The Unknown Side of Bronx Gangs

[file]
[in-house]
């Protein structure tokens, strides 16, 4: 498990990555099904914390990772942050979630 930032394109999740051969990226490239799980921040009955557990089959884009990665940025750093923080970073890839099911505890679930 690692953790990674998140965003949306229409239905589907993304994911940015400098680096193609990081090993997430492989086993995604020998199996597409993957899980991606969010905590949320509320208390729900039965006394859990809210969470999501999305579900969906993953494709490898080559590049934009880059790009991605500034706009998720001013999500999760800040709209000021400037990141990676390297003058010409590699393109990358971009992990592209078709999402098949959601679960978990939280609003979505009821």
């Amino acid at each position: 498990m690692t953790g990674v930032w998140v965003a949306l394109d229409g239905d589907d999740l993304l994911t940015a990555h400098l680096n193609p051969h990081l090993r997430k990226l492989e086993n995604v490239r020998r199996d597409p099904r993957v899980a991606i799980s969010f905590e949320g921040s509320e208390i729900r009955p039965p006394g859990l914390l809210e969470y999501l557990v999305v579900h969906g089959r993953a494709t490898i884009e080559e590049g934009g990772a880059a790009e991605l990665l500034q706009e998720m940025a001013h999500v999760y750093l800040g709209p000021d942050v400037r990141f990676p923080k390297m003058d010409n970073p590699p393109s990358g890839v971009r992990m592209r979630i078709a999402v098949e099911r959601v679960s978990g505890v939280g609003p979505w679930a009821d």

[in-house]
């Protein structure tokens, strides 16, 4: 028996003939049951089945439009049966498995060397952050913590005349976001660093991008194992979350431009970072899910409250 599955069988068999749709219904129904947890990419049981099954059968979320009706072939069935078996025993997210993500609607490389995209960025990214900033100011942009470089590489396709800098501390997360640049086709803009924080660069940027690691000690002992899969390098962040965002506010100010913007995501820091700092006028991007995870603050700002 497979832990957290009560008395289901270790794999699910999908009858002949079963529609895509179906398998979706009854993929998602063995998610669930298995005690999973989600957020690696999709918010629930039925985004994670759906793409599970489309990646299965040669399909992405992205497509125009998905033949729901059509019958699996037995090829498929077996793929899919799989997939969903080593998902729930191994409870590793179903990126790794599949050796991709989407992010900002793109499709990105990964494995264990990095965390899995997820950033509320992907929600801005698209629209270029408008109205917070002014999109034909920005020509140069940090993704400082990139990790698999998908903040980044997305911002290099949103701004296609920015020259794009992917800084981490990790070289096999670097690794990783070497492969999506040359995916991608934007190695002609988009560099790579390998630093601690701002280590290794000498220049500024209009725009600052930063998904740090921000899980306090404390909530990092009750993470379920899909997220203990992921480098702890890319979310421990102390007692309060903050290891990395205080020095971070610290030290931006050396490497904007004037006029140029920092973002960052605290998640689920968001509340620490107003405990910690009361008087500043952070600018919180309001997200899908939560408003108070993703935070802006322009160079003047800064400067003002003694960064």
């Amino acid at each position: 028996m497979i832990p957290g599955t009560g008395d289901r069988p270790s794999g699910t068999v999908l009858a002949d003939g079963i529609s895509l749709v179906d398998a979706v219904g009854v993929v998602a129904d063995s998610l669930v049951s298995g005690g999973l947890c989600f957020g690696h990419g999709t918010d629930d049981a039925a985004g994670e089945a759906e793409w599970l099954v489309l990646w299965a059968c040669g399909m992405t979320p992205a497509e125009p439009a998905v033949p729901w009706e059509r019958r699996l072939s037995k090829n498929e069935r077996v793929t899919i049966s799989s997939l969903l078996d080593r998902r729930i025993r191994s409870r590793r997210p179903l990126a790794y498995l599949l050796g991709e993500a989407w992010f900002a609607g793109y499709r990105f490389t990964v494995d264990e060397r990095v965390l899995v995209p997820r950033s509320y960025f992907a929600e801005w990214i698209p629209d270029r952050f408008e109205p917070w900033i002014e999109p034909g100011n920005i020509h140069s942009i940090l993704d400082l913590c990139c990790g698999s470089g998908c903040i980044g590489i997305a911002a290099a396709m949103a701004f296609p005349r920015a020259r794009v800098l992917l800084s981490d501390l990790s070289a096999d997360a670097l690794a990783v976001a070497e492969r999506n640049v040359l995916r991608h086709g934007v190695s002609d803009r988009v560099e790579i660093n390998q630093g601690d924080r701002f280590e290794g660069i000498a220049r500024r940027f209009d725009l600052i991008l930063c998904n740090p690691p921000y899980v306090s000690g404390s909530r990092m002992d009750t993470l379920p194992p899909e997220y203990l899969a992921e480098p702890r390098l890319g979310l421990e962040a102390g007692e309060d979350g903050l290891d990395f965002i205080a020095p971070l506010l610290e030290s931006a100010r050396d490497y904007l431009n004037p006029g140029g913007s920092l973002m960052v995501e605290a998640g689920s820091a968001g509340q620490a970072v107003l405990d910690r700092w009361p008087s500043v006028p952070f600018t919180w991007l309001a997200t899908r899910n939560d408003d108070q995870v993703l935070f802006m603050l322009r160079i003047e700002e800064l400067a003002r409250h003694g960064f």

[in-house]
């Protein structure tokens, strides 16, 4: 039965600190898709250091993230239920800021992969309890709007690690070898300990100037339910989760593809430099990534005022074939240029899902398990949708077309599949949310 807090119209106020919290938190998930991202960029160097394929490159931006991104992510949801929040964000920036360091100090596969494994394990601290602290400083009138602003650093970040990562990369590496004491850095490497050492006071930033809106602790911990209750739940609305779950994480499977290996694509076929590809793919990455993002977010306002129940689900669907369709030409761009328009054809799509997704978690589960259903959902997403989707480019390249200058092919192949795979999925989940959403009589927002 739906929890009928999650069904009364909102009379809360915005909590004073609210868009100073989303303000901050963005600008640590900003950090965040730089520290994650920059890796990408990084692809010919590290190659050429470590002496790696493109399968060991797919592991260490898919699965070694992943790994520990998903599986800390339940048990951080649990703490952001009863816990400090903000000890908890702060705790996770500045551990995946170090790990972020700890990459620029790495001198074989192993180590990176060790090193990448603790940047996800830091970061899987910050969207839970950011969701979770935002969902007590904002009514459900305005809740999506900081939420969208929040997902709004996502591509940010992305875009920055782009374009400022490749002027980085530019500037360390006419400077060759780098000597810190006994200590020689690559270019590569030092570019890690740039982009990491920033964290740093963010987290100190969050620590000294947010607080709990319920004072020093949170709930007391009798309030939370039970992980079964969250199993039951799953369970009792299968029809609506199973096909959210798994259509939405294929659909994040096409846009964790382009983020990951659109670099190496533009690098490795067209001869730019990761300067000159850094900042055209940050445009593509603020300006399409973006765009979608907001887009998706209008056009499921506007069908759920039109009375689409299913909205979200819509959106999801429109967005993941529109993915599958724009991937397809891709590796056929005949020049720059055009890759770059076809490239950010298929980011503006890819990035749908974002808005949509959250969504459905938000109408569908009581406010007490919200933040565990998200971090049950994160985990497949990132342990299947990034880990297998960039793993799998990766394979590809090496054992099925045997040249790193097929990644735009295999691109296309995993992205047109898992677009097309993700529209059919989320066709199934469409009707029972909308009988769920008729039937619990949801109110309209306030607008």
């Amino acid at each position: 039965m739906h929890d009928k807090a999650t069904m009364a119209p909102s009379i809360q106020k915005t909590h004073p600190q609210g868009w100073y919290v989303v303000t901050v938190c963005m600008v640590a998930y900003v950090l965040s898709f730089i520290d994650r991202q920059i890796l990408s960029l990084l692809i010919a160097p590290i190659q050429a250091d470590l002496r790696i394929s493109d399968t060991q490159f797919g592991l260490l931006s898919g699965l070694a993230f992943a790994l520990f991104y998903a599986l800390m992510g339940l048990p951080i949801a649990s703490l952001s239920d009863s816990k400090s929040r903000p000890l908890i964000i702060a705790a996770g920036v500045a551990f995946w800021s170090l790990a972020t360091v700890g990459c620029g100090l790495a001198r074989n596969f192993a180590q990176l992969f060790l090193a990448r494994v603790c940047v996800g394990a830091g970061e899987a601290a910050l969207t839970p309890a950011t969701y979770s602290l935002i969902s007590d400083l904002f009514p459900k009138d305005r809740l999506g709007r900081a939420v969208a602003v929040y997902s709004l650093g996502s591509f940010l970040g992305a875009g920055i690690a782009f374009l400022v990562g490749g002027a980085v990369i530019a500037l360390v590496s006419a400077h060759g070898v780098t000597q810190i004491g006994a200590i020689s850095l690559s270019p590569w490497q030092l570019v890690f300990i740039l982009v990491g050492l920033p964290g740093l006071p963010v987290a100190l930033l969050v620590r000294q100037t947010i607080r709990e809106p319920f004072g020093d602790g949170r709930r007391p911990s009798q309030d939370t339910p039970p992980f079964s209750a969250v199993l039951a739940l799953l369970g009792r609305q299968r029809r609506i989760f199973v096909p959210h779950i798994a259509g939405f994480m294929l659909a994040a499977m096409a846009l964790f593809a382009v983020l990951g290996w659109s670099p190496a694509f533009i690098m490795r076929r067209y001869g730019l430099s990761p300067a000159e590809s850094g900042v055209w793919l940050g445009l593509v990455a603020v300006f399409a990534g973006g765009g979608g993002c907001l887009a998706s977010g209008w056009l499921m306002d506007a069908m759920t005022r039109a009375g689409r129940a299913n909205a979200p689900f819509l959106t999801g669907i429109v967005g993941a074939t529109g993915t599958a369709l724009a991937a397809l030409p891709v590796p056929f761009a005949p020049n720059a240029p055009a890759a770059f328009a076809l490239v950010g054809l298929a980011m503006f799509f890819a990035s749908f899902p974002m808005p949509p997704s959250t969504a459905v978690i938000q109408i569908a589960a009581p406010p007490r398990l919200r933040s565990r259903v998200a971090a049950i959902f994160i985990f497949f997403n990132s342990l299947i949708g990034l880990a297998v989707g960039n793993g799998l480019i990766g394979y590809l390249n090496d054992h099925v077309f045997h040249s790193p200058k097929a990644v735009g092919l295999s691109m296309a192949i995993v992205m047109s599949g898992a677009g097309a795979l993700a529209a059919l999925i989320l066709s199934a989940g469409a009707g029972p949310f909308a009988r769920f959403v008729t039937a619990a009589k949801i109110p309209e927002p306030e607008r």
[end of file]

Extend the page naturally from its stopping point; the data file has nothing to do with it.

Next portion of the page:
Between 1968 and 1973, numerous gangs emerged that altered life drastically in the Bronx. To be caught in the wrong part of town without backup was a high-risk, it was a rule of thumb that you stayed within the boundaries of your own neighborhood. Education was insignificant to existence in the Bronx, and more time was spent trying to complete gang initiations than completing high school. Distanced from the ideologies of the late 50’s and 60’s these young folks did not care about desegregation and politics. Being in a gang meant brotherhood and protection of their own turf from other gangs, which was more directly beneficial to their lives. It can be argued that the development of gangs in the Bronx prolonged it’s lack of progress.